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This season, It’s Out with the Old and in with the Renewed. 

By Allison Hata | Contributor


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Photos courtesy of South County Outreach, Elsewhere Vintage, and Haute Legs

Spring is here — it’s time to clean out your closet and refresh your wardrobe. 


But before you ditch old trends and toss those skinny jeans in the trash, here’s a stat that may give you pause: According to the EPA, an estimated 11.3 million tons of textile waste ends up in landfills on a yearly basis in America alone. That nets out to roughly 81.5 pounds per person annually. 


“We have perfectly good clothing and people are just trashing it,” says Sarah Lindenfelser, a San Clemente fitness instructor who is the co-founder of a new online resale boutique called Haute Legs. 


Haute Legs was born from a series of personal setbacks. After losing her mother to cancer and developing an alcohol dependency that ended with a stay in the hospital, Sarah made a commitment to focusing on her health and following her passions — which included a lifelong dream of a career in fashion. 


“I lost a bunch of weight from giving up the alcohol and I had a closet just full of clothes with tags on them,” she says. “Spending money on clothing was one of my vices and I realized it wasn't filling that void anymore.”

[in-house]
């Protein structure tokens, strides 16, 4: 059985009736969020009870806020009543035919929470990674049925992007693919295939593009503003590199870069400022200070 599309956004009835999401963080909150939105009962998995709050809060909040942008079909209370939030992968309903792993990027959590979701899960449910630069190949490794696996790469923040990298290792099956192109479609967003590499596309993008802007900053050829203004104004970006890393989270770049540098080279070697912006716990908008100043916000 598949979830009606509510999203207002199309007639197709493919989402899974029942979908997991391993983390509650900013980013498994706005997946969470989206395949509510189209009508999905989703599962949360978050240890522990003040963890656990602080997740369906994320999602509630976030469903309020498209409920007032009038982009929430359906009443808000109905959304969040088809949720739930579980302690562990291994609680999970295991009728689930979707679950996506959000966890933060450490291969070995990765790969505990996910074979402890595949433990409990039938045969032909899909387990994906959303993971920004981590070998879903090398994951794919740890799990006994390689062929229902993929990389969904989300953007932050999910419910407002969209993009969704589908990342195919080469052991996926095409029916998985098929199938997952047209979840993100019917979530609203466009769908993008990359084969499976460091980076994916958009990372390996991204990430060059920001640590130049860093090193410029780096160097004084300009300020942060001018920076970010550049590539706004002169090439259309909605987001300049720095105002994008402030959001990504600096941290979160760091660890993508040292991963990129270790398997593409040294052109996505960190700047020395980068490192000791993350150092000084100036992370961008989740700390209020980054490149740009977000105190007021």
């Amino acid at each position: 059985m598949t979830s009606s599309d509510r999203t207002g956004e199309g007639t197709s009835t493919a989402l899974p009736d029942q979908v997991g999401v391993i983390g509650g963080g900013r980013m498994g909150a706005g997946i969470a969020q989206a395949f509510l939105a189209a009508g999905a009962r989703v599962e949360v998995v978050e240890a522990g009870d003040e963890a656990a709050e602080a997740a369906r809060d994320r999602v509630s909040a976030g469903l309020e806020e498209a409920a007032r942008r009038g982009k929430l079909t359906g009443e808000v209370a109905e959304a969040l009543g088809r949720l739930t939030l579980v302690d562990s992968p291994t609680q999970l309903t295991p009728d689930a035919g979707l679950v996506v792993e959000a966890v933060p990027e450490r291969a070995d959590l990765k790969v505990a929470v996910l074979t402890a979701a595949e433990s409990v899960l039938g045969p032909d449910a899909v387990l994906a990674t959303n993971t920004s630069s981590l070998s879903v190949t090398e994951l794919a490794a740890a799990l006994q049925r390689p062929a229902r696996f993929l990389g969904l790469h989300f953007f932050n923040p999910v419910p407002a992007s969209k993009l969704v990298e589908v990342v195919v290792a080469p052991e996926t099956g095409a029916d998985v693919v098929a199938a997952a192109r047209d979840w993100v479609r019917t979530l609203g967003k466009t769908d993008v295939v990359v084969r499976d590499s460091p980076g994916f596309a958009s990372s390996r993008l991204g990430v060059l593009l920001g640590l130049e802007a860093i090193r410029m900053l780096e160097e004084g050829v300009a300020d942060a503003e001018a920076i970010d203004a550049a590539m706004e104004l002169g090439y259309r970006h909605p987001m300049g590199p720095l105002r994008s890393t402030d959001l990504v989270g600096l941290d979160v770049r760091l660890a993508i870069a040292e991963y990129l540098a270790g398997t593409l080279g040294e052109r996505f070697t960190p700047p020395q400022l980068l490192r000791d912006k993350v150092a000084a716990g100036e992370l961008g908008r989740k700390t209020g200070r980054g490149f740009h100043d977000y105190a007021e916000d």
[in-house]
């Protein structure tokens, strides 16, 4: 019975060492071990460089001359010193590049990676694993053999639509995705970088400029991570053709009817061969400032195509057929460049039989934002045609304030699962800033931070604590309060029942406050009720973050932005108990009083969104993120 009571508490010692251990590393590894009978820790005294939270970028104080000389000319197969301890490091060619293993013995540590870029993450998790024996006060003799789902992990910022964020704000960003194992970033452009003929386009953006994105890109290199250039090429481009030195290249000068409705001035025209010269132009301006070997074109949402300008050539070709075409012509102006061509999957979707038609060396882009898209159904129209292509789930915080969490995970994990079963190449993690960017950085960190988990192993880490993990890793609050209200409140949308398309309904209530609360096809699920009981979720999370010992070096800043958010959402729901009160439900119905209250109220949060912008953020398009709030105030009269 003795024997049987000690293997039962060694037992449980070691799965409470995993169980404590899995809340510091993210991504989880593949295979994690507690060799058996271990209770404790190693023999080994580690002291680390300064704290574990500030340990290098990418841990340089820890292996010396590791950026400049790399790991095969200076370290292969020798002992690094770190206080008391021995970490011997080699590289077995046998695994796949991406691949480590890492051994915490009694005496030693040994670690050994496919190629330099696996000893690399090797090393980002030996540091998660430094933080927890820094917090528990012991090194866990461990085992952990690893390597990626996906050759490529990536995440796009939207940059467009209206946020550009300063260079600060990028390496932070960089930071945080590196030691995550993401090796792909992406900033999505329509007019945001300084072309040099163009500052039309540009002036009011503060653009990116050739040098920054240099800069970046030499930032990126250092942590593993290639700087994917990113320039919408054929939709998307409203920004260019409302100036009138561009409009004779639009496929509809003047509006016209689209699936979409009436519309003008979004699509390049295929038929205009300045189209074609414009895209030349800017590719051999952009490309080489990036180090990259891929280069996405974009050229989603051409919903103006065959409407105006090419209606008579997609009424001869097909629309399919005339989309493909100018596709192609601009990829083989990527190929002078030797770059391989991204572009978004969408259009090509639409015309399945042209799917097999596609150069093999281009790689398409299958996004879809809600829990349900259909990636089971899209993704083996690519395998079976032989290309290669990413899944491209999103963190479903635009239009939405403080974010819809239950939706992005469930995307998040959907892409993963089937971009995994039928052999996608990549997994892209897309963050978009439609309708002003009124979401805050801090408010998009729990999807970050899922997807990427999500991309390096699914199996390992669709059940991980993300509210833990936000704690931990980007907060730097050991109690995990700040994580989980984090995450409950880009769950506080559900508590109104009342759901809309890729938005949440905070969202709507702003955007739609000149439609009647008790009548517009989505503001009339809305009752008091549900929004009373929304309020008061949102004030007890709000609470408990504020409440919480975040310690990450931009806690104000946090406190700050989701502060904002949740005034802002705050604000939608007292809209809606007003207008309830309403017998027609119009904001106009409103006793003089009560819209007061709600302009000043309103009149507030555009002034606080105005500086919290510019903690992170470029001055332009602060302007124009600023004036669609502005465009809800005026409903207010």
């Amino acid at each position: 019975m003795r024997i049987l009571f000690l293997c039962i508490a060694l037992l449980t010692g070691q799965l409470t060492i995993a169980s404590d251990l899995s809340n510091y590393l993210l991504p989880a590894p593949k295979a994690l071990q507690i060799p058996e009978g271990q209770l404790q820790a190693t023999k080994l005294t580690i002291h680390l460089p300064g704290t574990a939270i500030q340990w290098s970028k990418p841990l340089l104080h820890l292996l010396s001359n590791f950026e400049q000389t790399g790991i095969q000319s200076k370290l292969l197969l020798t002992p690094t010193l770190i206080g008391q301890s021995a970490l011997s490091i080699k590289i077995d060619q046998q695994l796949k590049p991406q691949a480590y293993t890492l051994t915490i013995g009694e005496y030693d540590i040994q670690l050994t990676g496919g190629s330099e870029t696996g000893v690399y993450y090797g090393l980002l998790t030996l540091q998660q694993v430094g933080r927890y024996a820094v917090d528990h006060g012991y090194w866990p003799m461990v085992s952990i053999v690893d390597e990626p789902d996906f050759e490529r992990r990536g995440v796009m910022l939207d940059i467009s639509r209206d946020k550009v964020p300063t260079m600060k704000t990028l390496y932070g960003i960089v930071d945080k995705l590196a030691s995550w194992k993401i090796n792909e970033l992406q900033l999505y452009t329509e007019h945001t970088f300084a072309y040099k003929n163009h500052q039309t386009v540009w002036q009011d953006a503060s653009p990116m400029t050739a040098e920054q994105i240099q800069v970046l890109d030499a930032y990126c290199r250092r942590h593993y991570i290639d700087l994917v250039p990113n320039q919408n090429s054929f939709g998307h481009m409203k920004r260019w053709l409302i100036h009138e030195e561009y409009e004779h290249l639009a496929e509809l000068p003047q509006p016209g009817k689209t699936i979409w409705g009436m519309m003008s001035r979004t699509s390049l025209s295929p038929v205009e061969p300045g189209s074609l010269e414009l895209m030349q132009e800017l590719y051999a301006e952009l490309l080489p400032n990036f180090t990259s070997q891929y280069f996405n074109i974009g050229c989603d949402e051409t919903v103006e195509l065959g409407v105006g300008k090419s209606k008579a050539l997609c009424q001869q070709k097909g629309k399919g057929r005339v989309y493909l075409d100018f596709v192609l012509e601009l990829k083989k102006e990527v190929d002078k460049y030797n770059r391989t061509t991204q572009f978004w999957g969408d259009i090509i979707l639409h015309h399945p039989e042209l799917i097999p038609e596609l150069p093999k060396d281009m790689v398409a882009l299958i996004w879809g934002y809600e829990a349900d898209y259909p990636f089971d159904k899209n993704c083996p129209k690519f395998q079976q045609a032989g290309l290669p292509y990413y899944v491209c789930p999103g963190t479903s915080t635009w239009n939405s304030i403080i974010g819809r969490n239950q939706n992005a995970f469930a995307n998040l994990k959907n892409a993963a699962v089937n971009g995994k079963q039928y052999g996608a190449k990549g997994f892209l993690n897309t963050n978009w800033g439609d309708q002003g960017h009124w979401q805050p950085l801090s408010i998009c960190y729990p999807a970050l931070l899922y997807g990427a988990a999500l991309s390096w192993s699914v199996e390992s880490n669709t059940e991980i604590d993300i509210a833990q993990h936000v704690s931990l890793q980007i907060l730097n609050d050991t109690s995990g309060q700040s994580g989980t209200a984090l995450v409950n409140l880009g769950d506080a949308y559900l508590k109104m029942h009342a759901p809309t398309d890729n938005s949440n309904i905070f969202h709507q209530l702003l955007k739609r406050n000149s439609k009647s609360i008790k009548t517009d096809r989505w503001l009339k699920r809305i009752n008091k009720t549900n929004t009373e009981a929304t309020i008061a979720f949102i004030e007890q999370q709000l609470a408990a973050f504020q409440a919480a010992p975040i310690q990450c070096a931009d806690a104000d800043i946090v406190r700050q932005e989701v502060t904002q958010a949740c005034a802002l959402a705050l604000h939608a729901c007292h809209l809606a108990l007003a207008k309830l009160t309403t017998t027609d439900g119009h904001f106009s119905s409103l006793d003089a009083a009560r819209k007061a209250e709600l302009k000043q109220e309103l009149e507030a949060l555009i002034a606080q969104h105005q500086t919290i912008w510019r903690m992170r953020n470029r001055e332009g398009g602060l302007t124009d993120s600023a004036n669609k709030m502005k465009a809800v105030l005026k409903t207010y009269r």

In April 2022, she began shopping her own closet to curate outfits that she sold on Instagram under the handle @haute_legs. “Used fashion is still cool, it’s still fun, it’s hip, and it looks great,” Sarah says. “I’m very passionate that money is not the answer; the brand label’s not the answer. Style is about being yourself.” 


Timing for the launch of Haute Legs was ideal. Secondhand shopping surged during the pandemic. In fact, research cited by the U.S. Chamber of Commerce predicts that the resale market for clothing is anticipated to grow 16 times faster than non-resale over the next four years. 


It’s a great fix for the fast fashion waste accumulating in landfills. And, there’s no better time than spring cleaning season to start decluttering — and shopping — consciously. 


Nonprofits have long been worthy benefactors of closet cleanouts. Gently used clothing and accessories are sold at social enterprise thrift shops, with proceeds pouring back into the community in the form of critical programs and services that combat hunger, homelessness, joblessness, and more. In addition to nationally known nonprofits like Goodwill, Orange County is home to myriad independently run organizations that accept donations for resale, including local assistance leagues, Working Wardrobes, Laura’s House, and South County Outreach, among others. 


Haute Legs also accepts closet cleanouts from the community, operating under a business model that ensures every item is sold, upcycled or given to a local nonprofit.


“The reason why we wanted to accept donations was to be able to give back,” says Haute Legs co-founder Vanessa Benavides. “Thirty percent of revenue from those donations go to our give partners. Every quarter we have a human give partner and an earth give partner.”